Most college students have to take different electives for their curriculum requirements. The question is, which one is the best one for me? Well, I know some people prefer to take something that has some relevance to their majors, but I decided to do something different and when I was going through the course catalog, one class caught my attention: HUM 3276 SCIENCE FICTION LITERATURE AND FILM.

Every semester, the class has a different overall science fiction theme. In previous years the themes included : Gender in Science Fiction, Robots, Dystopias and other interesting topics (personally I was hoping for Zombie Apocalypse). But this time, Dr. Rosiene decided to do a compilation called the “Best of the Best” where we studied the stories and films that were keystones in the history of science fiction film and literature. The term is divided into decades and every week we view a film from each decade. We started off with silent films from the early part of the century – from Journey to the Moon and Metropolis, to a less well-known Russian film called Aelita. It was interesting to think that during their time period these silent, black and white films were at the cutting edge of technology.

(The infamous moon landing in Journey to the Moon)

As the semester progresses, so does the time period from which we view films. I was excited when we reached the 50s. Who doesn’t like Giant Mutated Ants or Communist Flying Saucers? But, in this class we do more than just view the cheap special effects and hardware store props, we study the underlying social views of each film. One concept that I found interesting is that, based on the content of each film you view, you’re able to identify on which side of the political spectrum it rests. Films that usually have the scientist or genius become the hero will be left wing (Them!, The Day the Earth Stood Still).  Does that mean a daring hero as a vigilante is considered right wing (i.e. War of the Worlds or The Forbidden Planet)? Politics aside, I was surprised at the quality of these films. While the computers were still analog, the special effects and filming techniques were evolving into what we see today.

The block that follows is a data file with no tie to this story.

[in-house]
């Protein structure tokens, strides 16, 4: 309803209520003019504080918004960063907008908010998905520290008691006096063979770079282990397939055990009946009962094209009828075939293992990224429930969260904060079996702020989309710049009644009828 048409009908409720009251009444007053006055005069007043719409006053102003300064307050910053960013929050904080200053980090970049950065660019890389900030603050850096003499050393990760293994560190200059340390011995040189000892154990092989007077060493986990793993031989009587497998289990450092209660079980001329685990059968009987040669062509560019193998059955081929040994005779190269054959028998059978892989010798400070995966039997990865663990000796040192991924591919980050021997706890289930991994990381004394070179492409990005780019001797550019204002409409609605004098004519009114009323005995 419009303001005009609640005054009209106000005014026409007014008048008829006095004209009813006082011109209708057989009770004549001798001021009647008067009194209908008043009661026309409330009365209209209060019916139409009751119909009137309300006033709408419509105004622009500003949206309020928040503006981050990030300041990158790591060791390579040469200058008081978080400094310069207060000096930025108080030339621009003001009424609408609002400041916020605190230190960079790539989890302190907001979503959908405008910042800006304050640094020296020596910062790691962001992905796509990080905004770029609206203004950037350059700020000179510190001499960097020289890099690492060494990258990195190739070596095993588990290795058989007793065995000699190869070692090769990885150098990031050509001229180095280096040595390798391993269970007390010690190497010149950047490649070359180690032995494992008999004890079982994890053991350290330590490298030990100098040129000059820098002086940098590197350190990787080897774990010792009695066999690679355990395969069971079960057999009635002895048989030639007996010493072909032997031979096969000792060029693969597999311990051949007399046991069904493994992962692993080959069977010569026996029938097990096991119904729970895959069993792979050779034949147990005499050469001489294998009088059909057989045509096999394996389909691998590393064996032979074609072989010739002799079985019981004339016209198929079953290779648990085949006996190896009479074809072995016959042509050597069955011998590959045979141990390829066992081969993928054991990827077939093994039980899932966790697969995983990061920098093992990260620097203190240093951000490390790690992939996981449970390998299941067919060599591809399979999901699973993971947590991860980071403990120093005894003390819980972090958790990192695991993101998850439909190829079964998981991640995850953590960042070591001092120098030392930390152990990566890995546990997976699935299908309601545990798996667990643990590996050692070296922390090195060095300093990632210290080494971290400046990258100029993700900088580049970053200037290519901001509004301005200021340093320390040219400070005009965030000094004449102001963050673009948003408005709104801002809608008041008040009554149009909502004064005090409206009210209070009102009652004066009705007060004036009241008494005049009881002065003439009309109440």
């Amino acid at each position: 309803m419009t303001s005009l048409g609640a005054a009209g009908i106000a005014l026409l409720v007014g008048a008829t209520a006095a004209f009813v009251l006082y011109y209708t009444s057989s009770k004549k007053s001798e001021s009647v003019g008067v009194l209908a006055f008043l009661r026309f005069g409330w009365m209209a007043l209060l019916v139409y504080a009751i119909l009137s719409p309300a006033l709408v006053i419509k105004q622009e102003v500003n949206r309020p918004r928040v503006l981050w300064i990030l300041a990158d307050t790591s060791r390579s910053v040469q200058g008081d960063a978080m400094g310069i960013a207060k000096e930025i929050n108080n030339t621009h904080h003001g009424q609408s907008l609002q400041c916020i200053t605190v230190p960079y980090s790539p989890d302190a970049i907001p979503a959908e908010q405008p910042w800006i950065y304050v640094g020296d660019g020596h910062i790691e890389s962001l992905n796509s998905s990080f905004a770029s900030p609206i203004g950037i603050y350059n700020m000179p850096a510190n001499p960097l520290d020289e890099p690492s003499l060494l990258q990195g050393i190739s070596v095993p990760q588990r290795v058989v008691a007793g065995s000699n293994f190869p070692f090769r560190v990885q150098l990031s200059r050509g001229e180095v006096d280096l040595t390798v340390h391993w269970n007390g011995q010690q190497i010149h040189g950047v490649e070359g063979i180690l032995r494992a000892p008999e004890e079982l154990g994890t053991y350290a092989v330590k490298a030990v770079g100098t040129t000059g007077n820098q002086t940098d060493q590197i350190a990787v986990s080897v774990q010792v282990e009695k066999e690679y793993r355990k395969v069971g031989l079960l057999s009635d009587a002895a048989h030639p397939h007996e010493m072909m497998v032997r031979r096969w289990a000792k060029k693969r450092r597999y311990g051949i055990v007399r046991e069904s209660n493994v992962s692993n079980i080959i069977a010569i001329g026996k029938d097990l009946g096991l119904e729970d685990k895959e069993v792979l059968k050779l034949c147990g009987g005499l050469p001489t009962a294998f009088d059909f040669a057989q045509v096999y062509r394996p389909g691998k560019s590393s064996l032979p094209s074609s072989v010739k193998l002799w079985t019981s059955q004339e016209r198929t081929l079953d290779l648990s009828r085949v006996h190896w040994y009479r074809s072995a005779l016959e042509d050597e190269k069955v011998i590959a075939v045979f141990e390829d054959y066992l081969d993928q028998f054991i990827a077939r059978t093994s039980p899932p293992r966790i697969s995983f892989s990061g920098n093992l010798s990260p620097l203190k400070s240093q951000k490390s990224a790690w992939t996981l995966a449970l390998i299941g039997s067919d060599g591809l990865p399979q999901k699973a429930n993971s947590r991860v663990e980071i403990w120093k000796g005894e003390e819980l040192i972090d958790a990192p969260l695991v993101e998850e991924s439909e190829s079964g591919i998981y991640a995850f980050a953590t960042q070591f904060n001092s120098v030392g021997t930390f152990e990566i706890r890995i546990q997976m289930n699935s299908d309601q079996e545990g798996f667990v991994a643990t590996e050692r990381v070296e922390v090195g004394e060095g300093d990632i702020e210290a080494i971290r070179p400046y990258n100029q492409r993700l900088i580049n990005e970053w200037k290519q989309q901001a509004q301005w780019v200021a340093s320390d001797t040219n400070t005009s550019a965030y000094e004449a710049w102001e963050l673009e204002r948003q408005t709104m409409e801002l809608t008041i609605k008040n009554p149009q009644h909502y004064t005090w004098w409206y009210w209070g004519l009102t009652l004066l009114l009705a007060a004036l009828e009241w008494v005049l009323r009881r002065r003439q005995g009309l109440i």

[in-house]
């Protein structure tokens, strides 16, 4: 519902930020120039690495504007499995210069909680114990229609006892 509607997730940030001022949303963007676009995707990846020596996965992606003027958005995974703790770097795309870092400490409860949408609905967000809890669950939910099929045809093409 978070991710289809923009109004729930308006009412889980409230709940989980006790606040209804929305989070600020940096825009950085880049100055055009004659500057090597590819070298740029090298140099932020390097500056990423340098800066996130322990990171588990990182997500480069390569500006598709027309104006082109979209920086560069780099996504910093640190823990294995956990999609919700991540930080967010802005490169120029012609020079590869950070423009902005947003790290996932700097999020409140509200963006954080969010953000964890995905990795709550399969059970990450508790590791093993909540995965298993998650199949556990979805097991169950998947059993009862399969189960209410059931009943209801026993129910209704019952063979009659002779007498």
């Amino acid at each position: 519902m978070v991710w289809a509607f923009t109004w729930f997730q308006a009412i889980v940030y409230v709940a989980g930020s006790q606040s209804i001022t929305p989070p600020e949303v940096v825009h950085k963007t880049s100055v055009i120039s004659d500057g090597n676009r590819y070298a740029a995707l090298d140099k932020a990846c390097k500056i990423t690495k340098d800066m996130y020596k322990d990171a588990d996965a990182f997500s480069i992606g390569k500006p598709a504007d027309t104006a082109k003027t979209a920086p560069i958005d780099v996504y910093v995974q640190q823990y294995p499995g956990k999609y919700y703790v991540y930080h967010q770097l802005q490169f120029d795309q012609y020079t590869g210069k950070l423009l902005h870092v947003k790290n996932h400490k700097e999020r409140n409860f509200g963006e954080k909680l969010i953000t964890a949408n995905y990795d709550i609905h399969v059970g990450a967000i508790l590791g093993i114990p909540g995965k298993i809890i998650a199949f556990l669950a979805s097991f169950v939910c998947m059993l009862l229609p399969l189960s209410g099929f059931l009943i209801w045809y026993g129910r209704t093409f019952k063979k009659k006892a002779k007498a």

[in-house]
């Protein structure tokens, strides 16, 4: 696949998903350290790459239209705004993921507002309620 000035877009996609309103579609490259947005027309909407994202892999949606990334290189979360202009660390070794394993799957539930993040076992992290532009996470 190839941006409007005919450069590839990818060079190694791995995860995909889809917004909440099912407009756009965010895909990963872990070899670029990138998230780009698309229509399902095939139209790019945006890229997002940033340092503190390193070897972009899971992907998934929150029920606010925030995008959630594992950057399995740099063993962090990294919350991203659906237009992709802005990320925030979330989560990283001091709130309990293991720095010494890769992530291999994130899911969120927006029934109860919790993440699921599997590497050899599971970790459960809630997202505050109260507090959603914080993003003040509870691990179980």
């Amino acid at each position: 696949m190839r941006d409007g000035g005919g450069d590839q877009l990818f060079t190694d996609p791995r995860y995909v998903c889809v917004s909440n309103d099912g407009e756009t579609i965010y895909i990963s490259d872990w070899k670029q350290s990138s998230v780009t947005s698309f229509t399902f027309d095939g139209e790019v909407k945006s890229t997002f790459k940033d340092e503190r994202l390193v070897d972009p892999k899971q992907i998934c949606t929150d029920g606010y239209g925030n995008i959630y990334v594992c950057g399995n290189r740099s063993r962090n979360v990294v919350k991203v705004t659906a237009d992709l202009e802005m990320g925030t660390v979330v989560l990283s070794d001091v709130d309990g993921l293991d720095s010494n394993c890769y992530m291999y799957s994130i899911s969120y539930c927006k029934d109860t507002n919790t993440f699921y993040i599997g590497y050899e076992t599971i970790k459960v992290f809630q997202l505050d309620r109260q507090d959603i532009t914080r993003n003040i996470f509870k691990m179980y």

In addition to viewing films every week, we read short science fiction stories from a wide variety of authors, including the famous works of H.G Wells and Isaac Asimov, the father of all robotic science fiction. We also read lesser known sci-fi stories like the Russian novel Roadside Picnic by Arkady and Boris Strugatsky. We will often discuss how the stories and films are related to each other by memes of the science fiction genre, time period or even the overall settings. This class has opened my eyes when enjoying sci-fi. Now, when I view these films, I try to understand the deeper meanings behind the plastic costumes and computer-generated effects and appreciate how older films laid the foundation for what we see on the big screen today. As I pace towards the final frontier of college, I encourage anyone reading this blog to definitely consider taking HUM 3276 SCIENCE FICTION LITERATURE AND FILM. So Live Long, Study Hard and Prosper. \V/

Do you have a favorite sci-fi film or story? Let me know and I’ll suggest it to Dr. Rosiene for his next class.

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